Claiming a "mixed attribute" accounting model provides a better picture of a company's business and earnings engine, bank trade groups blast full fair value.
Marie Leone, CFO.com | US
April 14, 2008
David Newman's idea of two columns, one for historical cost and another for fair value, is an excellent idea. Another idea is to use fair value for write downs of assets, but be slow about writing back up by straight lining the recovery over the period until maturity. Future fluctuations in fair value that did not breach the value reported the floor level reported in this method would be non-events for reporting purposes. Obviously this only works for assets that have a maturity. The same concept can be applied to liabilities.
Posted by Roland Cycan | April 17, 2008 05:49 pm
A truly mixed model would present one column at historical cost and another column at fair value all for the same assets, liabilities, and equity on the balance sheet, and the various elements and activities on the income statement, the retained earnings statement, and the cash flow statement. Then, differing shareholders (preferred and common), bondholders, creditors, managers, and labour could see the acquisition value and the liquidity value. The difference is the change over time due to inflation and also assessments of realizability relative to future cash inflows and outflows. Probably a better measure than fair value would be a present value model for all assets, liabilities, and equity. Assets and liabilities could be discounted at the weighted average cost of capital to present value given a combination of expected operating future cash flows and residual realizable value if sold during the asset or liability life (or even sold during the indefinite life of an intangible asset). The difference between the total assets present value and the total liabilities present value could then be considered as the net present value of equity (since A-L=E). The difference between present value and historical cost separate columns would be separately presented with those columns and the difference represents appreciation or depreciation in value relative to inflation and discounting interest rates. Discounting is appropriate and superior to fair value since it considers the time value of money and thus provides a standard basis comparison to historical cost of assets and liabilities that are purchased over time at various times. Thus, investment risk is represented considering inflation and discount rates by comparing historical cost, the present values, and the net present value. The main counter argument to present value is the possible unreliable nature of expected future cash flows as these are estimates into the future and also the discount rate chosen is relatively subjective. I would counter argue that most measurements in accounting are subjective and subject to estimates especially the complex assets and liabilities (at least those not considered in cash or under contracts which would use these elements as their measurement basis).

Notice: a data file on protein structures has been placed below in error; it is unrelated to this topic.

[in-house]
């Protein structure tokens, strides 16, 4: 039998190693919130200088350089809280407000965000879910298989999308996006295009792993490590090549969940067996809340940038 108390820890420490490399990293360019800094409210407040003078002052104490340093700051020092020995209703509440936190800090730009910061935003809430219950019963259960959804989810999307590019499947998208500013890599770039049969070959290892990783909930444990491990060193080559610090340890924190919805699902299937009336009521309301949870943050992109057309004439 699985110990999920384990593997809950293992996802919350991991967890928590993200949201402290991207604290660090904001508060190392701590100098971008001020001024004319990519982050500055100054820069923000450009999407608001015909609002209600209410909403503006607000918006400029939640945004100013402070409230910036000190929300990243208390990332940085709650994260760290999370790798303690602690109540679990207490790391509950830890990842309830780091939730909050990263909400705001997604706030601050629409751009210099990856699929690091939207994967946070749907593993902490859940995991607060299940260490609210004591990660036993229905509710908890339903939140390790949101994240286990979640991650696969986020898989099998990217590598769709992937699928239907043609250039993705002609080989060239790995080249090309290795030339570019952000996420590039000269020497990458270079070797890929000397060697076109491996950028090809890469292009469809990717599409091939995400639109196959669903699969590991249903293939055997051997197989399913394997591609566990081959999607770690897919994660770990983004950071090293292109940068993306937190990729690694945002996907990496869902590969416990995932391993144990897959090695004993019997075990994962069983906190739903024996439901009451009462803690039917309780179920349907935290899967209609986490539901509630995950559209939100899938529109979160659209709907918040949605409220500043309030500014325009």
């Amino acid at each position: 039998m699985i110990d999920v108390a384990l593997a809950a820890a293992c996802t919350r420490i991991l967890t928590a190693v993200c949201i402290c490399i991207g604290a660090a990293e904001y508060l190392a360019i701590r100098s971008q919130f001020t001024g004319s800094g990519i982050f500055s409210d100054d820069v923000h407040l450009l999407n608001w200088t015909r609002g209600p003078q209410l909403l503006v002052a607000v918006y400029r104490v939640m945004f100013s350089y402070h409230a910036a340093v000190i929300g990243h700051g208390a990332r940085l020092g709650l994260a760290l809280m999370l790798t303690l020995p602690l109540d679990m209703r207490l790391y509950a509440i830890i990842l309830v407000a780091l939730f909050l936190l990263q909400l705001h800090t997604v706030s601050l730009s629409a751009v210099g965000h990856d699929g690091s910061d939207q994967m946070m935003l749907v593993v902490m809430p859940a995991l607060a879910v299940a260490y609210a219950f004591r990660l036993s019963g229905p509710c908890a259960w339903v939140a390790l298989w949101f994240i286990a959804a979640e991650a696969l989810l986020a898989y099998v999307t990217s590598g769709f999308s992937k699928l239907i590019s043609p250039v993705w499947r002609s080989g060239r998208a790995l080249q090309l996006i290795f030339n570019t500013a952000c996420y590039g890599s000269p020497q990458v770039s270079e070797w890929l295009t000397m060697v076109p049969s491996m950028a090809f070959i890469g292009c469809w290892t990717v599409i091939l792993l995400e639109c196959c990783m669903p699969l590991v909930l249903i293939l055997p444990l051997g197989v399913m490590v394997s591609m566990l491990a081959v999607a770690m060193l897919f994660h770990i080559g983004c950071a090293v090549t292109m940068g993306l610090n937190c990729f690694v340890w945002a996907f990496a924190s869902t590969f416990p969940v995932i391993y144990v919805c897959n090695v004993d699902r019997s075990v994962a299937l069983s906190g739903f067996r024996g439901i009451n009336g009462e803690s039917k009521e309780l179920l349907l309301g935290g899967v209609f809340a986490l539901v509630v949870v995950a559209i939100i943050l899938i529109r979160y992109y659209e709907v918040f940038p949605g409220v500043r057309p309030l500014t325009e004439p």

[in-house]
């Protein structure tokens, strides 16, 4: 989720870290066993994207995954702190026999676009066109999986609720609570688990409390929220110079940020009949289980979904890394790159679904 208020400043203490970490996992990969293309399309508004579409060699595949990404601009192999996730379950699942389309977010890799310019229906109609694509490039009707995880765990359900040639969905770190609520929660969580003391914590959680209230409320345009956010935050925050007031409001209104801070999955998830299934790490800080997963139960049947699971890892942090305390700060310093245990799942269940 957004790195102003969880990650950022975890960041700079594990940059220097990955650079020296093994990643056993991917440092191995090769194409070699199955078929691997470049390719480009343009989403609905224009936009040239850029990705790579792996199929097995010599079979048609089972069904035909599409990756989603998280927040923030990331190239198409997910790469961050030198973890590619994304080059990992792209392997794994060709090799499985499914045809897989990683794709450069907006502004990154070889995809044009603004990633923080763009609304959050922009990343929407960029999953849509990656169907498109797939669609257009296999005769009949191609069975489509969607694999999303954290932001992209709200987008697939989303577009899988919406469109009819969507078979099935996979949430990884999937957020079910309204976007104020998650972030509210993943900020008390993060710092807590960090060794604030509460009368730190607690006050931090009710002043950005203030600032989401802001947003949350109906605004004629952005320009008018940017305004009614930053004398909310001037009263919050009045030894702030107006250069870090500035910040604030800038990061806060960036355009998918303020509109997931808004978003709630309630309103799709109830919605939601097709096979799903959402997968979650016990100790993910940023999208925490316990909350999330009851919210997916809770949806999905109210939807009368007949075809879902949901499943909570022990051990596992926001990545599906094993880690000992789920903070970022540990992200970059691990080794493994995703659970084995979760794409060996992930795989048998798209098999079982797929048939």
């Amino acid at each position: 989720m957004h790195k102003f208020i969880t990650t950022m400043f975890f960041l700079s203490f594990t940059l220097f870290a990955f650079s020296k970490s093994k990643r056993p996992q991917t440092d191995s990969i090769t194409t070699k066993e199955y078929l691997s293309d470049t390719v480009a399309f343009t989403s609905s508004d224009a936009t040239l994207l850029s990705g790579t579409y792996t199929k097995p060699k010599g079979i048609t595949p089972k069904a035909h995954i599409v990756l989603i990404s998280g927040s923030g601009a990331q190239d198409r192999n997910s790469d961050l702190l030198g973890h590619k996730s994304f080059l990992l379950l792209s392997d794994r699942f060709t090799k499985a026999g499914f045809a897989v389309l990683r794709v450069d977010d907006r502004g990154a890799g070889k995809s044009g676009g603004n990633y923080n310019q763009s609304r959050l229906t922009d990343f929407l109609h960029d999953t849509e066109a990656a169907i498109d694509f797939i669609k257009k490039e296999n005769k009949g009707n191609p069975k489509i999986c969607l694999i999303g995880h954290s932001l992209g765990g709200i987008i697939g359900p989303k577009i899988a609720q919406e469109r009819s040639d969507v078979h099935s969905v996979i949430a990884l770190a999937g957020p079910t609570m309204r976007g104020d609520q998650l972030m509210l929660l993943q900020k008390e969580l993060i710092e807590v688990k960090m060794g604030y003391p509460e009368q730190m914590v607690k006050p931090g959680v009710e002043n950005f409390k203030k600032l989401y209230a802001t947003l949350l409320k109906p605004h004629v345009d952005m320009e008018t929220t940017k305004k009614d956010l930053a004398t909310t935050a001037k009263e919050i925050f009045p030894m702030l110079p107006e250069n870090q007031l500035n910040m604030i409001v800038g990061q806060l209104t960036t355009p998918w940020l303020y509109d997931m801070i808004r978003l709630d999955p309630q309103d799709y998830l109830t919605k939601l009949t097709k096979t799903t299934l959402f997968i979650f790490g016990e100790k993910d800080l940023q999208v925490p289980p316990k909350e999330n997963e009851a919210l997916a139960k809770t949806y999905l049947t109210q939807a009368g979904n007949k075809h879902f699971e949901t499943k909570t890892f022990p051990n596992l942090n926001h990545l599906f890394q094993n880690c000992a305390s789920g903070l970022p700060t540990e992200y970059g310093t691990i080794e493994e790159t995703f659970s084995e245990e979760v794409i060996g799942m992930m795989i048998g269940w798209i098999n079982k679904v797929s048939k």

Posted by David Newman | April 14, 2008 04:25 pm© CFO Publishing Corporation 2009. All rights reserved.